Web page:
As we can see, Pettitte was very lucky with batted balls in situations with men on and with running in scoring position, which was also the case in 2005. Of course, as many Yankees fans will remember, Pettitte followed up his masterful 2005 with a 2006 season that included an ERA that nearly doubled, leading us to believe a similar decay in performance could be in store the next season. However, one major difference between these two seasons is the fact that, unlike in 2005, Pettitte’s very low 2010 BABIP with runners on and with RISP are greatly out of step with his overall BABIP. This leads to the conclusion that, though Pettitte’s performance with ducks on the pond should decline, some of the pending regression will be offset by a bases-empty BABIP that will simultaneously fall. Still, when it's all said and done, one can expect some noticeable deterioration in performance if he pitches in 2011.
While it seems that Pettite’s overall luck and his fortune in high-leverage situations will eventually run dry, it’s very possible for him to keep performing at a more-than-respectable level, especially when one takes his 2010 SIERA and overall BABIP into consideration. After all, when you have such 2010 Gold Glovers as Mark Teixeira, Robinson Cano and (ahem) Derek Jeter playing behind you, one can expect favorable things to occur with balls in play. Expect Pettitte to re-sign with the Yankees and pursue one last World Series ring.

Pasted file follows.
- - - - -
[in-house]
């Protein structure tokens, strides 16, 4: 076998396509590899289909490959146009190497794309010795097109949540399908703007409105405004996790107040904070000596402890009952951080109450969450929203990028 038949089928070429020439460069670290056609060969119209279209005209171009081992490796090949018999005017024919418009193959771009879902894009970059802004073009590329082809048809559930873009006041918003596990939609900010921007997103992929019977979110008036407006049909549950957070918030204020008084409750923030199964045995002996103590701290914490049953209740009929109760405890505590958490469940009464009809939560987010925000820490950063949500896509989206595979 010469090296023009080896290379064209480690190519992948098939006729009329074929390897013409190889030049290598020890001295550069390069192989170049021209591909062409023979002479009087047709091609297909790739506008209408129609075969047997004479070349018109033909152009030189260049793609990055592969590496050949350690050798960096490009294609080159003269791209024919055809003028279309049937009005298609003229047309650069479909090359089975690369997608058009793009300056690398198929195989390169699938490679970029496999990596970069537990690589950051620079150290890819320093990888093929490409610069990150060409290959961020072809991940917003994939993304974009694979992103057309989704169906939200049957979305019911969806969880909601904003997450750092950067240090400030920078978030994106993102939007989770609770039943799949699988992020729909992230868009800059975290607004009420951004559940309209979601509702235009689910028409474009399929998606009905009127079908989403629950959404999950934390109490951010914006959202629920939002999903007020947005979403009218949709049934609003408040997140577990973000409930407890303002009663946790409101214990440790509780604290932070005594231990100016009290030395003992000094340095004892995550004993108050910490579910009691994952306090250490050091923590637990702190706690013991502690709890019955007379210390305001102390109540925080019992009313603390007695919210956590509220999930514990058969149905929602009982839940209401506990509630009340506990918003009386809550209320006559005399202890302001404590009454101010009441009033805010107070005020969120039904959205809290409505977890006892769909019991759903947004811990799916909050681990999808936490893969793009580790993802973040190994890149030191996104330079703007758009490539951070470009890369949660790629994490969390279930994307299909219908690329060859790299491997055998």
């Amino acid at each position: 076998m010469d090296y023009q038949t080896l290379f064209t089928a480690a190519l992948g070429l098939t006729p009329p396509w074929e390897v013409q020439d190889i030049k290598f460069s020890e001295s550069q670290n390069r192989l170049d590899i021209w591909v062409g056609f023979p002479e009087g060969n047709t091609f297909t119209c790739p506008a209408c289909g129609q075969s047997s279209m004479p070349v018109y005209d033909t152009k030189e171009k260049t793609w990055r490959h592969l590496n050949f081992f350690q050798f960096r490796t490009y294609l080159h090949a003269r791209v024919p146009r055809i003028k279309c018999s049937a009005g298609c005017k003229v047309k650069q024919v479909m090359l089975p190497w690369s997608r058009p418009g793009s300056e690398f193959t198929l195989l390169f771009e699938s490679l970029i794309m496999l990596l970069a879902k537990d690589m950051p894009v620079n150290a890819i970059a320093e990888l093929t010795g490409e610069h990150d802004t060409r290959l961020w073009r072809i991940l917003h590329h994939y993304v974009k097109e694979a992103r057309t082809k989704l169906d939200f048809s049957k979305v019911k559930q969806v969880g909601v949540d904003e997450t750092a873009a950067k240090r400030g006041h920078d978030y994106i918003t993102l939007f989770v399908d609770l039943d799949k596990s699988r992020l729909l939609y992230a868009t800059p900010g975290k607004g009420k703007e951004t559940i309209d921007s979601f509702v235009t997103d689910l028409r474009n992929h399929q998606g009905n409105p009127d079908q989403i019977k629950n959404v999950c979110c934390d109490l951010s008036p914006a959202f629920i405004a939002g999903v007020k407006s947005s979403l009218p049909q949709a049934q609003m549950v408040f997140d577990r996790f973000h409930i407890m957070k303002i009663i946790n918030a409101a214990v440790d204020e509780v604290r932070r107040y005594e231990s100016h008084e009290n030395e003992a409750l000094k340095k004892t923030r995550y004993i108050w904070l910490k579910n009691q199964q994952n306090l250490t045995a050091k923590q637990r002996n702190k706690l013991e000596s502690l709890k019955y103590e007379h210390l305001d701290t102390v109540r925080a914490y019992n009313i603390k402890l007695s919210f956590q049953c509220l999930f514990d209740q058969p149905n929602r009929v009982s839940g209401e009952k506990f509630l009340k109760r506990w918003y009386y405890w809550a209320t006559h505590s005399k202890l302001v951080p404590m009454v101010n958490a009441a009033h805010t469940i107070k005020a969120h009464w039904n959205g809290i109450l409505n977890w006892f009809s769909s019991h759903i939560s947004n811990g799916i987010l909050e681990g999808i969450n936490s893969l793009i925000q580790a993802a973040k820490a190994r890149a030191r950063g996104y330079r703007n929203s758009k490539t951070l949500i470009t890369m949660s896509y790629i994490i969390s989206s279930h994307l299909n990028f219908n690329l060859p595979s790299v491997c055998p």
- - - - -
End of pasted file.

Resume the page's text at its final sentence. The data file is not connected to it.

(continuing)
Having played for three different organizations from 1989-93, Trevor Hoffman was closed to being labeled as a journeyman early in his career. Now, 18 seasons and all-time record 601 saves later, Hoffman is considered to be one of the best relief pitchers ever. However, Hoffman is considering retirement following a terrible season in Milwaukee. How terrible of a season, you ask? Let’s look at his line from 2010:
When a veteran free agent posts a VORP below zero, chances are that his agent will not be getting an abundance of calls. While we can assume Hoffman’s resume will prevent Rick Thurman’s cell phone from remaining completely silent this offseason, signing the aging reliever looks to be a losing proposition for all parties.